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Gone, but forever notorious:

Bars of Southeast Alaska



        Mikes: 1935 – 2003.  Owned by Mike Pusich and first known as the Dreamland, Mike’s was the most popular place

         for dining and dancing in the area.  The Island Pub, site of Mike’s, has a beautiful photo tribute on display.



        Club Saloon:  Corner of Main Street and "Vogel Avenue," 1904 – 1917.  A wild and crazy place in the pre-prohibition

         years; owned by Tim Vogel, who was an original member of the “Soapy” Smith gang.



        Arctic Bar: 148 South Franklin, 1933 - 2014.  Included in first edition of Notorious Bars of Alaska.

        Capital Beer Parlor aka Capital Lounge aka Capital Cafe: 123 Front Street, 1933 – 1947.  A large dance floor and a big

         round table for politicos were the attractions here.


        Germania:  162 South Franklin, 1903 -1917.  Famous for gambling and show girls.


        Louvre: 241 Front Street, 1896 - 1916.  Gambling, show girls and vaudeville could be found here.  


        Occidental Bar: 418 South Franklin, 1911 – 1915 and 1947 - 1975      


        Sweeney’s Corner Bar: 282 South Franklin, 1948 – 1972.  Brothers Ed and Bill Sweeney and their families ran this

         bar which had sawdust on the floor, a tradition that the Red Dog Saloon, which now occupies the site of

         Sweeney’s, continues to this day.



        Alaska: 132 Mission Street and 316 Mission Street, 1934-2004.  Featured a “Scopitone” (jukebox with videos)

         in the 1960’s.

        Derby Room: 2200 Tongass Ave., 1953 - 2015.  Included in the first edition of Notorious Bars of Alaska.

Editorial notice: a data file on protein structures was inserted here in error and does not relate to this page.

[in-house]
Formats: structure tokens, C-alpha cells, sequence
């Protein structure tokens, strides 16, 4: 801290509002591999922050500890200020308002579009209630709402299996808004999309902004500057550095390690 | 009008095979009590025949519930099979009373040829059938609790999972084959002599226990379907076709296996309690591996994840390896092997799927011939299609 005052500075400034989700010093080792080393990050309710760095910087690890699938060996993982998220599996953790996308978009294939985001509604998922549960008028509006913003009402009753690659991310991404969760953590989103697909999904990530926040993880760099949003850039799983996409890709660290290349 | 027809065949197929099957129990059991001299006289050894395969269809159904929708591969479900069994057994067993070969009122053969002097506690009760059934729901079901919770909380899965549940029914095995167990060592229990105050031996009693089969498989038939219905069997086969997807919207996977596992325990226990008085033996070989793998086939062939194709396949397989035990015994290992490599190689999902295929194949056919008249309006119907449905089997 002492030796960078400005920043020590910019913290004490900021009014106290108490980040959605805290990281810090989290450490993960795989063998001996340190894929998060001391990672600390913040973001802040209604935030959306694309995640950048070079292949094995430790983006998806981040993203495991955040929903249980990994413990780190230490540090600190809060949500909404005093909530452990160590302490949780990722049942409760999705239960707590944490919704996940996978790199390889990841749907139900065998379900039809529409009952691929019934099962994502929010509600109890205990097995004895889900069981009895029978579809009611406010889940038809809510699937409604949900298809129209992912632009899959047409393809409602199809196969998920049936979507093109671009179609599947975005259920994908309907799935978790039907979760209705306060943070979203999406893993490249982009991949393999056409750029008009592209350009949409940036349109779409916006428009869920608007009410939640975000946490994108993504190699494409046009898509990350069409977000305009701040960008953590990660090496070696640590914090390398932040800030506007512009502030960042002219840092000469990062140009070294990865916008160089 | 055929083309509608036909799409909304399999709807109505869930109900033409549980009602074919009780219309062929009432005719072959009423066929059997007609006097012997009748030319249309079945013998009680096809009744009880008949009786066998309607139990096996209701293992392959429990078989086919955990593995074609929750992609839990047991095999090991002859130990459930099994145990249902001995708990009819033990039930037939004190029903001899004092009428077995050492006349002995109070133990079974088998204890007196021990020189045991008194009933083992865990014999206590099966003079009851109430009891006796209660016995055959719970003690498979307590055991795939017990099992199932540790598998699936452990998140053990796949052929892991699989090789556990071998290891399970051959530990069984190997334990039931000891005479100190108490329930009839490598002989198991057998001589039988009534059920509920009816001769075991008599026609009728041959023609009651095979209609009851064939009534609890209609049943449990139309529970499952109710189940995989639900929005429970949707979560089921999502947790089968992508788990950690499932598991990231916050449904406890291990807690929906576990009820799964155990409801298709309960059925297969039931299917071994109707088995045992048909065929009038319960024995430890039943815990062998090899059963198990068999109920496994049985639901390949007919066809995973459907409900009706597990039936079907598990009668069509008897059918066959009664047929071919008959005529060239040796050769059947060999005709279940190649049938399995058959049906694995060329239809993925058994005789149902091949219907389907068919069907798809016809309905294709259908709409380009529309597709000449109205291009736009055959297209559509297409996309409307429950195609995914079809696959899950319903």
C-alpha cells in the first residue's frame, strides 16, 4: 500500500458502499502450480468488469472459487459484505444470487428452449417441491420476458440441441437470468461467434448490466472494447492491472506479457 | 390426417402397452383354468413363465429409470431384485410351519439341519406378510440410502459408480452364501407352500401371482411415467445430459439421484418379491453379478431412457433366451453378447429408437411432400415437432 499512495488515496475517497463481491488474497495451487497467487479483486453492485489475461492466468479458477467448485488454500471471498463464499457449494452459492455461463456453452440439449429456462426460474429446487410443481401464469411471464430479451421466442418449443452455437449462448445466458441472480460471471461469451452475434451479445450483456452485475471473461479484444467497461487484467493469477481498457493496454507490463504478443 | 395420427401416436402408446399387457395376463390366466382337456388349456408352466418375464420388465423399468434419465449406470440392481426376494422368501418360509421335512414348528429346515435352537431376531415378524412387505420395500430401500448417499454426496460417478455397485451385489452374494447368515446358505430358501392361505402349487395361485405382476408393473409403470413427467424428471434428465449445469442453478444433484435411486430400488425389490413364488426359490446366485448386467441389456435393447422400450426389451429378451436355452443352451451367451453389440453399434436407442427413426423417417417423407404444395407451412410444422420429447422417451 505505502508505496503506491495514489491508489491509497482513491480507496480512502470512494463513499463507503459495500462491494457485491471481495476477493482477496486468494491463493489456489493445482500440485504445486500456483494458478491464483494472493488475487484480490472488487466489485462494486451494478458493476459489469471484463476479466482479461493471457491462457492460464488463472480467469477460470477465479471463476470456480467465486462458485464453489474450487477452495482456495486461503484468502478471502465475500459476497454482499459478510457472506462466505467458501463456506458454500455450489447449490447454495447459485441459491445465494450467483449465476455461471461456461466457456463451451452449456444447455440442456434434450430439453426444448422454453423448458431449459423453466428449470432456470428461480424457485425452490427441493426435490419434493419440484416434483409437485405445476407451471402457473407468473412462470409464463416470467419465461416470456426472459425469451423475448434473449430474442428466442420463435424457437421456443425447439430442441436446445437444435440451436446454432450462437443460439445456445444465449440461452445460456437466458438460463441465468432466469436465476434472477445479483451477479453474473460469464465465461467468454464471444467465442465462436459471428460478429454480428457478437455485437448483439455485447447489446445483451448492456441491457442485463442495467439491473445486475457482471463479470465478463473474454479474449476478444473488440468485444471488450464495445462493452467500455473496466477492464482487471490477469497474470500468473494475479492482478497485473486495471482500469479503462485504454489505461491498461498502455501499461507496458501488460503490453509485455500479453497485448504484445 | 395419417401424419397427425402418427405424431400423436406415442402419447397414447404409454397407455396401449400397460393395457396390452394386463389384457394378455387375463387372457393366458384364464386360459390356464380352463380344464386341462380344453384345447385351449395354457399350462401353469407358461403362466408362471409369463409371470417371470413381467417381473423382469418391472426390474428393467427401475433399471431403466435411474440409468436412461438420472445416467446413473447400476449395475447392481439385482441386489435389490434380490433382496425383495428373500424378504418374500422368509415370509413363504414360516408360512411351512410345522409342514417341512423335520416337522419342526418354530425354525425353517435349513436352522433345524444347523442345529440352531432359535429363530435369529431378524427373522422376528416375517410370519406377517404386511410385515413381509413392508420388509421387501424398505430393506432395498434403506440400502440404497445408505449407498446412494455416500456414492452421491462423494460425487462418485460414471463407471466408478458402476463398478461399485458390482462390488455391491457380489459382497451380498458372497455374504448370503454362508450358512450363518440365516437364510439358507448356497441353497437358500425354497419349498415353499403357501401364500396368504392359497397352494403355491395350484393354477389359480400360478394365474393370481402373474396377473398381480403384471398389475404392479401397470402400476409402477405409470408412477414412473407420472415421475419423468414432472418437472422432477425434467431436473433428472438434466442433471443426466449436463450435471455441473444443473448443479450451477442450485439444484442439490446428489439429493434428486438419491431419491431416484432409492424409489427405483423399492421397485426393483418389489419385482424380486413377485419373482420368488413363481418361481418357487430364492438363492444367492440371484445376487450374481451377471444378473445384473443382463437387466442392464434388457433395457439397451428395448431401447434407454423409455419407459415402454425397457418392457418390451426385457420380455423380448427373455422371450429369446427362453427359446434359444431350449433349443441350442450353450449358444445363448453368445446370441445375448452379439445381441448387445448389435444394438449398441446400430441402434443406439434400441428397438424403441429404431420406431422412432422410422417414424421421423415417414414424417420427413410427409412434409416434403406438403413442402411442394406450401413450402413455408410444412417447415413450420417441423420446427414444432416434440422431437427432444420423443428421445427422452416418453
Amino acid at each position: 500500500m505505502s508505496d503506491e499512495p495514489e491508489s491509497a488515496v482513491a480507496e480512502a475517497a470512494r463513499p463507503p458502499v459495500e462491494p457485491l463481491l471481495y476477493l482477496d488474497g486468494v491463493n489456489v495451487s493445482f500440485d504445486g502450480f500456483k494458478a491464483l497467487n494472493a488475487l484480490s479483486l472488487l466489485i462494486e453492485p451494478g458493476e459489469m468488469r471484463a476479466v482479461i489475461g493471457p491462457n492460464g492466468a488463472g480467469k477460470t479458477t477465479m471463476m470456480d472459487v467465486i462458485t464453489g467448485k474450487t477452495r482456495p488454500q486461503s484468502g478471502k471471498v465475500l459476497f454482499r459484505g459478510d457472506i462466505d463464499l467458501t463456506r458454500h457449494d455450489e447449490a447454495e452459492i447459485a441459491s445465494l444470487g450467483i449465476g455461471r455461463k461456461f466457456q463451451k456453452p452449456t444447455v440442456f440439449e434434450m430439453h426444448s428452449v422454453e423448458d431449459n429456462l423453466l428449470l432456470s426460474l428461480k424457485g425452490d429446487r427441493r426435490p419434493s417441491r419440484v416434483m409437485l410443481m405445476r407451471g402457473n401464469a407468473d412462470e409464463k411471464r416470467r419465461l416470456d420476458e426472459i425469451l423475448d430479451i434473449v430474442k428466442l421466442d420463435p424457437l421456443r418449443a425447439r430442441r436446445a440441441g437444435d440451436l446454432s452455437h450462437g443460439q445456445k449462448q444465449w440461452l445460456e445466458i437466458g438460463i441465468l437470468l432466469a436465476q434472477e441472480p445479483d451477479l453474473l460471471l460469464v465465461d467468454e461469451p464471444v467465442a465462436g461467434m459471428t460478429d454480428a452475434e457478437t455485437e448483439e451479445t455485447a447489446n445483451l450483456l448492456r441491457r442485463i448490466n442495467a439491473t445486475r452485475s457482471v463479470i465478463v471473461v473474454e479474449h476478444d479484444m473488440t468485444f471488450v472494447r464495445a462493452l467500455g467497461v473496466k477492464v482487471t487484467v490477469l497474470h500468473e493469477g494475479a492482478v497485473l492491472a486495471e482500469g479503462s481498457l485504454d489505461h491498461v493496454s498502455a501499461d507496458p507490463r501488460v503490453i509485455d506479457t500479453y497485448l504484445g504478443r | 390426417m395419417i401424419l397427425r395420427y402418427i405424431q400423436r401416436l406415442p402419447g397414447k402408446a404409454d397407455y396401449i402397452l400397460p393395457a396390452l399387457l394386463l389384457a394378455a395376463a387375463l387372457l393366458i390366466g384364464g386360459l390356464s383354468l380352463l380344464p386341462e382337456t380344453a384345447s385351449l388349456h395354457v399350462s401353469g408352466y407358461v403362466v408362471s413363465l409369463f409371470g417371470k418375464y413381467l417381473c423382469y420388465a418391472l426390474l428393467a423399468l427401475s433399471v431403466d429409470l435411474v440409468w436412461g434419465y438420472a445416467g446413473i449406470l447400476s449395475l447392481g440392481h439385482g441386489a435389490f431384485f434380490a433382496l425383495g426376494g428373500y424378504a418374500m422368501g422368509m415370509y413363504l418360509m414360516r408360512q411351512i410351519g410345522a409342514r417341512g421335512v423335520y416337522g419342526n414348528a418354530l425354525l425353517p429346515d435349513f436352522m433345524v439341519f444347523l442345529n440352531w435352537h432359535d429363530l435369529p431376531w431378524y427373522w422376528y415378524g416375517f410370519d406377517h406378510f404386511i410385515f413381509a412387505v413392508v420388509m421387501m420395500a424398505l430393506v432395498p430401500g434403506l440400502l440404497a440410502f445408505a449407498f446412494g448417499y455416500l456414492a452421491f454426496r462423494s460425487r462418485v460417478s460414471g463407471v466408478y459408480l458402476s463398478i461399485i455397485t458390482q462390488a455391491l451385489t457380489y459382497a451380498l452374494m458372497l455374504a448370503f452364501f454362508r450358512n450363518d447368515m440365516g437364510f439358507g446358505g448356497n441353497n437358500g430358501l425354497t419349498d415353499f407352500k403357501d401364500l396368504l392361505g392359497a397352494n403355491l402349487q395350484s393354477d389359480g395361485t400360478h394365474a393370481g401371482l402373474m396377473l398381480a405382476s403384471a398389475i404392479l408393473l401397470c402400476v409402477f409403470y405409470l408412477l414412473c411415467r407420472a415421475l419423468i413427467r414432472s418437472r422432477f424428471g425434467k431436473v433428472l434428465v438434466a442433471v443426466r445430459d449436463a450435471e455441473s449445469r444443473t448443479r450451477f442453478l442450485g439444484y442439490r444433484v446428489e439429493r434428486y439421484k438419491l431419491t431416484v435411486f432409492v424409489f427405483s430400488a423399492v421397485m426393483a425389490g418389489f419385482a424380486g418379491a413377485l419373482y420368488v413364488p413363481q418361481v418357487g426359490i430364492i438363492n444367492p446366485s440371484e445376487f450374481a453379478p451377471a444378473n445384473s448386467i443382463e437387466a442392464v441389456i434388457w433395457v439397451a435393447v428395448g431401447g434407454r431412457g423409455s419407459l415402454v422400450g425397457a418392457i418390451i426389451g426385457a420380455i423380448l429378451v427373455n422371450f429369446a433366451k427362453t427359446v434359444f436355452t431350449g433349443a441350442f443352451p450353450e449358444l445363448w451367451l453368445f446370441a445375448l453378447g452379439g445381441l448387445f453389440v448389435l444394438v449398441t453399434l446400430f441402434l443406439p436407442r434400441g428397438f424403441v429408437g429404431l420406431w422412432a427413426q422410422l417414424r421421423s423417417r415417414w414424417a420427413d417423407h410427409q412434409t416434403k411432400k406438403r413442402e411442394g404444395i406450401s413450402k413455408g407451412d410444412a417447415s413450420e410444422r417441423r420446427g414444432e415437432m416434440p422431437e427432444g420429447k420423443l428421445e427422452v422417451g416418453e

Fo’c’s’le: 312 Front Street, 1934-2003.  Home to halibut fishermen and loggers, who drank and brawled here. 

         Now a jewelry store, which is apparently more profitable.


        Frontier: 116 Front Street, 1953 – 1985.  A beautiful wooden building with an old west saloon motif.

         A live melodrama The Fish Pirate’s Daughter could be seen here in the 1970’s.


         Mecca:  Ward Cove, 1954 – 2013.  Frequented by pulp mill workers.  


         Pioneer: 122 Front Street, 1912- 1917 and 1934 – 2003.


         Shamrock: 217 Stedman Street, 1934 - 1983                                                                                                       



        Columbia: 60 Lincoln Street, 1936-2011.  Dancing to an actual orchestra was the draw here during the 40’s and 50’s. 


        Silver Foam Recreation Center aka Silver Foam Yacht Club: 201 Lincoln Street (now Old Harbor Books) 1939 -

         1953.   Walt Bacon, and later Harry Hagen, served not only booze but also milkshakes along with the gambling,

         billiards, card tables, cigars and cigarettes.



        Jeff Smith’s Parlor: 5/14/1898 – 7/8/1898.  The lair of the notorious con man Jefferson “Soapy” Smith.  Currently

         being restored by the National Park Service.    


        Moe’s Frontier Saloon: Fourth and Broadway, 1937 – 2007.  Malcolm and Mary Moe operated this classic bar that

         sold t-shirts with upside-down letters that read “If you can read this please put me back on my barstool.”


        Mascot (Mascotte) Saloon: 1898 – 1916.  The site of an archaeological investigation conducted by the National Park

         Service.  The museum is a must-see when in Skagway.


        Pack Train: Third and Broadway, 1897 – 1916 and 1938 – 1975.  One of the very first saloons and restaurants in

         Skagway, it moved three times to avoid being on the outskirts of town.



        Brennan’s:  “Big Jim” Brennan presided over his notorious “Bucket of Blood” saloon from 1910 – 1917 and then

         again from 1934 – 1950.

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